A court has heard former Anglo Irish Bank chairman Sean FitzPatrick expressed regret that he had not been more involved in the Maple Ten loans.
Today’s hearing began in evidence for the day at 11.45am after an hour or so of legal discussions.
Paul O'Higgins SC, for the prosecution, told the court that Fiachre O'Neill would now be called as a witness in the case. Yesterday, the court heard that he was not being called as a witness.
Matt Moran, who was Anglo's chief financial officer was giving evidence in the trial of the former chairman, along with former directors Willie McAteer and Pat Whelan, who all deny charges of providing unlawful financial assistance to the Quinn family and the Maple Ten group of investors for the purchase of shares in July 2008.
Mr Moran said that Pat Whelan told him that a side letter altering the recourse of the Maple loans would not be sent out.
He said he went into Mr Whelan's office with Fiachre O'Neill to raise his concerns about a side letter being sent out which would alter the loan agreements.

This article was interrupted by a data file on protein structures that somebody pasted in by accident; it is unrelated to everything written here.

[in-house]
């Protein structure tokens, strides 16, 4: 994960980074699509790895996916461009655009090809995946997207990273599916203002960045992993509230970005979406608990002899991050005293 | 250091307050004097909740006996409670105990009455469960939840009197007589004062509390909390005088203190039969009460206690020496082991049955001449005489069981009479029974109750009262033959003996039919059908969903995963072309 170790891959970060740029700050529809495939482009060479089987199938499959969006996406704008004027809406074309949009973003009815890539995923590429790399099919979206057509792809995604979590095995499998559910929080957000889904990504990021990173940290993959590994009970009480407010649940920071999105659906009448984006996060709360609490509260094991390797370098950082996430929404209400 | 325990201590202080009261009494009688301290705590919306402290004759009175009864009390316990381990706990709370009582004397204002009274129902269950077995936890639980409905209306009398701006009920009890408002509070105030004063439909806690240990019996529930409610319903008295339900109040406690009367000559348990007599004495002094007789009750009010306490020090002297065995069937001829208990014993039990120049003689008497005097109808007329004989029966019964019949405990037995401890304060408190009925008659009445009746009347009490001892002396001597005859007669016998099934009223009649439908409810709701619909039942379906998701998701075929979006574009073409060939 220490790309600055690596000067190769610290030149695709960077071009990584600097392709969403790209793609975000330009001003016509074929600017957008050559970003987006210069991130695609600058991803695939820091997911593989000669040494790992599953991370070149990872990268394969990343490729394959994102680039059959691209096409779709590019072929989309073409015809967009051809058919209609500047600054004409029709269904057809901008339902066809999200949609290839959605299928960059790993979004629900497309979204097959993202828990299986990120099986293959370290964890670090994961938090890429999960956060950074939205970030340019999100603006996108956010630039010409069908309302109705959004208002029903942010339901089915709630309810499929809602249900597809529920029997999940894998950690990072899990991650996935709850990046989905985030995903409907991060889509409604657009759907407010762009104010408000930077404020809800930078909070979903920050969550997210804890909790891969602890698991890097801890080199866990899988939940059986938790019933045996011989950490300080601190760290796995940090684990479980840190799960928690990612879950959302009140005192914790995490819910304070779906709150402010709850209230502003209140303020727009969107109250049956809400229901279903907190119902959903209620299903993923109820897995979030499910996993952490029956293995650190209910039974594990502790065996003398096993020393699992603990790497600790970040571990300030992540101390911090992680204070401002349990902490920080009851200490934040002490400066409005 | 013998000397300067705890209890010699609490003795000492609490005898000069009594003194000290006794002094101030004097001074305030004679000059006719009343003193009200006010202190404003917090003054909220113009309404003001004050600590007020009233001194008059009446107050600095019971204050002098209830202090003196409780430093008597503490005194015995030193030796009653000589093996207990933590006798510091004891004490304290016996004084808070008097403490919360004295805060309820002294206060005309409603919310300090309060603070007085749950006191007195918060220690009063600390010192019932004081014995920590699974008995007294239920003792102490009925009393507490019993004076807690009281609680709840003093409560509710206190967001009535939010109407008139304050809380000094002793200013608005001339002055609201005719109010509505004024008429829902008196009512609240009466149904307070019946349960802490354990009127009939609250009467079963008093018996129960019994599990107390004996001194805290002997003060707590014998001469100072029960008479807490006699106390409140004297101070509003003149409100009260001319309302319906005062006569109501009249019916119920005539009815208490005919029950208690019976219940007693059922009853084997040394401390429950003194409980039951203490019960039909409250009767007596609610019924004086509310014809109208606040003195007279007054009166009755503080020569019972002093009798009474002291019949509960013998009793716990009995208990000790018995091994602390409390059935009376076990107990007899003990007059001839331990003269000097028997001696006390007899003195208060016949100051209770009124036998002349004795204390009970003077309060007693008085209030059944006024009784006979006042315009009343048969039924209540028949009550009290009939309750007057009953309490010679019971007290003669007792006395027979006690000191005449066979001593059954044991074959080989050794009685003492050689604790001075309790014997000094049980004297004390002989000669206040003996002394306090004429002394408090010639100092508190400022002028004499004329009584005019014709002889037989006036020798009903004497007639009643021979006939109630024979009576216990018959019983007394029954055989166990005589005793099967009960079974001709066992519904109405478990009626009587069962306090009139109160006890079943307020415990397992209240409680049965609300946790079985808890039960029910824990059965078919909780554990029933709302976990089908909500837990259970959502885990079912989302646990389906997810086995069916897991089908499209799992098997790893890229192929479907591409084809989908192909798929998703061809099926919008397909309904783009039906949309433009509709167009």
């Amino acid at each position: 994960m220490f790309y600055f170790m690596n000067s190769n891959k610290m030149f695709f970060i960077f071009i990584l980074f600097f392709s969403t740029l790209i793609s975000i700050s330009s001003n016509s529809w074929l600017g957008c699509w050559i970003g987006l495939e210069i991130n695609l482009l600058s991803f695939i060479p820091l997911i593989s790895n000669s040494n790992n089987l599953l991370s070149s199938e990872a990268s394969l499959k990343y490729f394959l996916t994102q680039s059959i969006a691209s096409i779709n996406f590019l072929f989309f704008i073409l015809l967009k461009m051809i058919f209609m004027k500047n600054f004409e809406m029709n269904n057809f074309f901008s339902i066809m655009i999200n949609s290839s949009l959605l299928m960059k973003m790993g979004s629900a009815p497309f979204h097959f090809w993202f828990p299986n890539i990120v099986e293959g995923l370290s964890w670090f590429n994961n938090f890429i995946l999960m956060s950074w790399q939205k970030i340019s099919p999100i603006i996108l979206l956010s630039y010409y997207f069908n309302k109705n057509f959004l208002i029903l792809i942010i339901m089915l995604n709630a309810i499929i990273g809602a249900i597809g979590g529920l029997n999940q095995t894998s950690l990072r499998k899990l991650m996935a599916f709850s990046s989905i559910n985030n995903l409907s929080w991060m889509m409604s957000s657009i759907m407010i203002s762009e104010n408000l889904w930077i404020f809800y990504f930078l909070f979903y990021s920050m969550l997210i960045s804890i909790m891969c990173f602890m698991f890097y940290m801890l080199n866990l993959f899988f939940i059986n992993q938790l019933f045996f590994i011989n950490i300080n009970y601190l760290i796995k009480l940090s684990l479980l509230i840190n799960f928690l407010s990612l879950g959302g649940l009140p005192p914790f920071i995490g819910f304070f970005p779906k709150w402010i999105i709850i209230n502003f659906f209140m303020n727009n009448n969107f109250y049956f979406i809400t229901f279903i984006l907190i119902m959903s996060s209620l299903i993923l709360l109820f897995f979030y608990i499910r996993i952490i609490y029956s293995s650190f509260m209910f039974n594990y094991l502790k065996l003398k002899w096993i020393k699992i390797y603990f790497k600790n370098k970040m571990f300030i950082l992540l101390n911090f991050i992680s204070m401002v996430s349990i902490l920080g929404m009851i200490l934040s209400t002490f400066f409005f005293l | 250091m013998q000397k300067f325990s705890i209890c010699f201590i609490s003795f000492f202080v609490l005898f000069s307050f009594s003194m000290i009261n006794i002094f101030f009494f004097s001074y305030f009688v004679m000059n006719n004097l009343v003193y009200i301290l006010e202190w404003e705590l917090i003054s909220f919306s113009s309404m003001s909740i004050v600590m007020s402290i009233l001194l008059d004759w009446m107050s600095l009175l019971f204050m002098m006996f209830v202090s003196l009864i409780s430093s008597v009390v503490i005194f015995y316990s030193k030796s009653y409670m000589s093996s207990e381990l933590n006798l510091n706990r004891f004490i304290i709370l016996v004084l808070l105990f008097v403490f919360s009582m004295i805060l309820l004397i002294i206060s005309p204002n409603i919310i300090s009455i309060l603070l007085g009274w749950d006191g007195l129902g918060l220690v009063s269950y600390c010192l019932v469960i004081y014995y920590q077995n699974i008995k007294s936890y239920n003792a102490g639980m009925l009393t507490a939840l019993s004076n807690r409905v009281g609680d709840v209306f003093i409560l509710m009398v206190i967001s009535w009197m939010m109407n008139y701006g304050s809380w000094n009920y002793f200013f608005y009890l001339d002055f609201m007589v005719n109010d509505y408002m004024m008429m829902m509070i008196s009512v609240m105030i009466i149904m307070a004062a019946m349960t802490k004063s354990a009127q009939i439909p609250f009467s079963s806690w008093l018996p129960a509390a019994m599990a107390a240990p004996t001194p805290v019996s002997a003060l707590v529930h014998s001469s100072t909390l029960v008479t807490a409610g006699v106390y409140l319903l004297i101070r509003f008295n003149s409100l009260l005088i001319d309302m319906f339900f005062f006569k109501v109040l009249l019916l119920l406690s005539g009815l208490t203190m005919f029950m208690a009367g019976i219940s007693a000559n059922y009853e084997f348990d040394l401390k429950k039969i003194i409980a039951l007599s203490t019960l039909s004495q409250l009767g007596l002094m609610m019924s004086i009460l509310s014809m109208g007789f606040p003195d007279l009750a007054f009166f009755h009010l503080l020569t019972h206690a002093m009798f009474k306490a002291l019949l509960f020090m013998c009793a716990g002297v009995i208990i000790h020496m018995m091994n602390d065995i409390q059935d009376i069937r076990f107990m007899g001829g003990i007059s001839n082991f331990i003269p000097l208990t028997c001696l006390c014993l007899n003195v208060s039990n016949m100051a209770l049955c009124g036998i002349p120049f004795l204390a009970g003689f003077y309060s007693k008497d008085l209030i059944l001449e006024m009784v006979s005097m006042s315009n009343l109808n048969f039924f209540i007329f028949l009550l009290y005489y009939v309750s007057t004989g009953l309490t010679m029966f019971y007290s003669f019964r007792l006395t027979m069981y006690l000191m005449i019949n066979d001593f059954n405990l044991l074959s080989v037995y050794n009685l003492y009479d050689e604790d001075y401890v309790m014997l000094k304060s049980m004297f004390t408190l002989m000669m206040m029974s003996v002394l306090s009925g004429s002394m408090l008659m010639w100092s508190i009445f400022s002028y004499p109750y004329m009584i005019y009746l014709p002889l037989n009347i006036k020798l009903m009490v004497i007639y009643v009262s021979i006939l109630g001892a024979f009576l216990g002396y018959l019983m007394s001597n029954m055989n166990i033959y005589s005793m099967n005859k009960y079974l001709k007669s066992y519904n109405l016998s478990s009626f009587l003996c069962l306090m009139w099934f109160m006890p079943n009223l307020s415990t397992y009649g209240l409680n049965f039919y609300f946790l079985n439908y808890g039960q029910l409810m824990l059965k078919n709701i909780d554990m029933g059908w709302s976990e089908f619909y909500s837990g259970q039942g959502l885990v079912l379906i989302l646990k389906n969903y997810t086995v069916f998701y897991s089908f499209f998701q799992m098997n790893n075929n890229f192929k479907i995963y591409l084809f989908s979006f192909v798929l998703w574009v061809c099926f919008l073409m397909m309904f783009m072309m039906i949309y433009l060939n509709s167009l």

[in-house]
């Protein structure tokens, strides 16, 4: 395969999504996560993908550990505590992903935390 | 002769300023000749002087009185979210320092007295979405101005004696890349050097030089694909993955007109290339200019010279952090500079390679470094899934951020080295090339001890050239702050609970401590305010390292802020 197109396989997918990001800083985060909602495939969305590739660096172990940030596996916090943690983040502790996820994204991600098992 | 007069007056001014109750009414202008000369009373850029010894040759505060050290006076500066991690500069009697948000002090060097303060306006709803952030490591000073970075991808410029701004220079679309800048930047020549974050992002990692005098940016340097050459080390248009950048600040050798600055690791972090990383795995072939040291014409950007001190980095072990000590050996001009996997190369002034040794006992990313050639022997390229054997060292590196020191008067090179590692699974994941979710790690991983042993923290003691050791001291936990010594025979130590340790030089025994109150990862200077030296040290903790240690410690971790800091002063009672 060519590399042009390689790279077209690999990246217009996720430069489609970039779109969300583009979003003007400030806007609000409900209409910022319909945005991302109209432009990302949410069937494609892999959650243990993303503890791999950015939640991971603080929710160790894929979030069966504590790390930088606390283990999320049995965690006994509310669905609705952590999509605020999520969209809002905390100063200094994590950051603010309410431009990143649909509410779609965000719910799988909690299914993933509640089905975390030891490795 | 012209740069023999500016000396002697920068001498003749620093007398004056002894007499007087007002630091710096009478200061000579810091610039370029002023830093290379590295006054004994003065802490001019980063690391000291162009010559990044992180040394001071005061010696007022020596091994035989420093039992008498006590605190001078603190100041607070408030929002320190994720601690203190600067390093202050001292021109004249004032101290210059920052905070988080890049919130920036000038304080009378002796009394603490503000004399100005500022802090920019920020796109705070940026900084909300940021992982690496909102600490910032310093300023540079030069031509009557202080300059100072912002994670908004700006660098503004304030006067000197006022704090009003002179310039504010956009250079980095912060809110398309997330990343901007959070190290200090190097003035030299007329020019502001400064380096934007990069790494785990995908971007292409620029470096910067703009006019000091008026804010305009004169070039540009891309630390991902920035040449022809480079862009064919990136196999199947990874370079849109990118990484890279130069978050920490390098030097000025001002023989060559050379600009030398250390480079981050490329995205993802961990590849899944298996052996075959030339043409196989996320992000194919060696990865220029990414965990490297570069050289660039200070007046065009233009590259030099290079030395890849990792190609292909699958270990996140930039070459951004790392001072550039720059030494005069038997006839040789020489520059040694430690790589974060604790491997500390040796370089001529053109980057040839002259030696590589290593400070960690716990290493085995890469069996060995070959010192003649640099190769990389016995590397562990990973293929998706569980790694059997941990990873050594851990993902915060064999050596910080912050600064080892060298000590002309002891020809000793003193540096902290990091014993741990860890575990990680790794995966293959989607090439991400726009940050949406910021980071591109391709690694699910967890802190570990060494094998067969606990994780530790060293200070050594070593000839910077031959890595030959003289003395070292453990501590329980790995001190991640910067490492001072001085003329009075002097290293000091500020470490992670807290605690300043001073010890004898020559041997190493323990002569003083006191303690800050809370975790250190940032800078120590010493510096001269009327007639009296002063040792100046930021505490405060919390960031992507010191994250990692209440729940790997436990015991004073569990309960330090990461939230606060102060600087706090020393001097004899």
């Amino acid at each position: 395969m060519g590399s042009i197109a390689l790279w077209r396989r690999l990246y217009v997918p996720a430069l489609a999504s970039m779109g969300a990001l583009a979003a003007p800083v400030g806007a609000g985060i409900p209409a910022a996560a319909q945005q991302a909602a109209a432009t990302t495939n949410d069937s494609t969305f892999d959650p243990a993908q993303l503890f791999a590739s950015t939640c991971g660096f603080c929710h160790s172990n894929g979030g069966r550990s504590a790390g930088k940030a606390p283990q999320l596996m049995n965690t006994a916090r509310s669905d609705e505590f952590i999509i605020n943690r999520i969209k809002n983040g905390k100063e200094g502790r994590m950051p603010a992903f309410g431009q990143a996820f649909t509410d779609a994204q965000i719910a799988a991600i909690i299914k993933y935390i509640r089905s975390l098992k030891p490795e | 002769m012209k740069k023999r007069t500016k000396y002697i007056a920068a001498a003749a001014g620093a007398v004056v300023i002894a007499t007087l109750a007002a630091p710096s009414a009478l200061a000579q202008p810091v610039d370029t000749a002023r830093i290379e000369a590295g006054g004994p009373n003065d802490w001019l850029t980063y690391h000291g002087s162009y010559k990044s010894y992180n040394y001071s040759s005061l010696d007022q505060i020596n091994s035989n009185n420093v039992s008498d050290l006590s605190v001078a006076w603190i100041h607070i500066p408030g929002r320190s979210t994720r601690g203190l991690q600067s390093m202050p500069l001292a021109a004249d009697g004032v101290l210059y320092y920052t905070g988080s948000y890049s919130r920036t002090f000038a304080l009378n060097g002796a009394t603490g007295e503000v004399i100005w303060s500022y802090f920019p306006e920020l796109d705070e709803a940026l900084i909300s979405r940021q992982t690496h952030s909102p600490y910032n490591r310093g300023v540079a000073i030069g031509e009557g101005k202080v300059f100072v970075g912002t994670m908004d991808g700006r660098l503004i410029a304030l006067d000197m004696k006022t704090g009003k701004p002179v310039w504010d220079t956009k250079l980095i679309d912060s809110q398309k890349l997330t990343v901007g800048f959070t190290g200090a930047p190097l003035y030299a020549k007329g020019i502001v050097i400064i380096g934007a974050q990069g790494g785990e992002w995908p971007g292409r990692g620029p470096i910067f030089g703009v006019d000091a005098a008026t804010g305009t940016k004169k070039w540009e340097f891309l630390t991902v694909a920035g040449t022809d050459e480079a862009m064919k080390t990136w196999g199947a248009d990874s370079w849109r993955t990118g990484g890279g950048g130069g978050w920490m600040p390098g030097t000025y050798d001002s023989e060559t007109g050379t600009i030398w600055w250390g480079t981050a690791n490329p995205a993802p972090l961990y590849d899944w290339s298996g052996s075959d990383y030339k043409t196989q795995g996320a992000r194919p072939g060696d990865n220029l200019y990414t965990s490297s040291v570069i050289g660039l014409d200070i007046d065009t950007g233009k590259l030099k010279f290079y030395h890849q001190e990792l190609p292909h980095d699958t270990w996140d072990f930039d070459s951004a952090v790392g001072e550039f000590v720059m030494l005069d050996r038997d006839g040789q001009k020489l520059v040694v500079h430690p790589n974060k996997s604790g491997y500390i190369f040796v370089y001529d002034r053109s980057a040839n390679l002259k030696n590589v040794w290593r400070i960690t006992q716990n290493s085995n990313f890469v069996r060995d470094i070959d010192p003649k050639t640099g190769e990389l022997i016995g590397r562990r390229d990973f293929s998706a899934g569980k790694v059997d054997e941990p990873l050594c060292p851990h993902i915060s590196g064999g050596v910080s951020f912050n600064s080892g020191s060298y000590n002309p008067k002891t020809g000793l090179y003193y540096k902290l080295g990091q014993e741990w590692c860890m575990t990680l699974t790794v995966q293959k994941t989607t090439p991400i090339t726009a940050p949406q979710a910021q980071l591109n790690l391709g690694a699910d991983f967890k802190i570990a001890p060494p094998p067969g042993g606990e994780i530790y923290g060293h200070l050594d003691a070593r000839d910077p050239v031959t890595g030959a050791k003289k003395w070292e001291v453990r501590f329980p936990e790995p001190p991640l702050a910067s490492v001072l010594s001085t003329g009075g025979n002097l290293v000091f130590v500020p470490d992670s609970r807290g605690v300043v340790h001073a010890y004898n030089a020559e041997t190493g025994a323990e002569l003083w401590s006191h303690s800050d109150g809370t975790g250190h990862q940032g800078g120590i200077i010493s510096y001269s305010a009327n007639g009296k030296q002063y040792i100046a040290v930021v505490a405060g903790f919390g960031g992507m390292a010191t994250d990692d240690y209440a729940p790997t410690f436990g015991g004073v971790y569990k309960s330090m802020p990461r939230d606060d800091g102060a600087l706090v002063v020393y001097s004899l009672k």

He said: “I thought a side letter in this case was inappropriate. There is no other party involved - there is no need for a side letter.
“If the recourse element was not to be in place because of the side letter that would be inappropriate. I was told the side letter would take away the 25% recourse element.”
He said he went into Mr Whelan and asked him: “Why would you do that?”.
“He responded that we sometimes and often do send out side letters. I said, not for this type of instance. Mr Whelan said it wouldn't be done and he gave me assurance of that,” said Mr Moran.
Mr Moran told the jury he had a conversation with Sean FitzPatrick either in the week or fortnight following the weekend of the Maple Transaction.
He said: “Sometime after Sean visited my office. He asked me about the transaction. He asked, as if talking out loud: 'I wonder was that the right transaction to do', specifically in respect of the recourse to the 10 borrowers.
“He made a comment, he regretted he had not become more personally involved in this issue than he had done.
“He questioned if 25% was enough”.
Following this evidence, another legal issue arose which had to be discussed in the absence of the jury. The jury have been told to return at 2.10pm.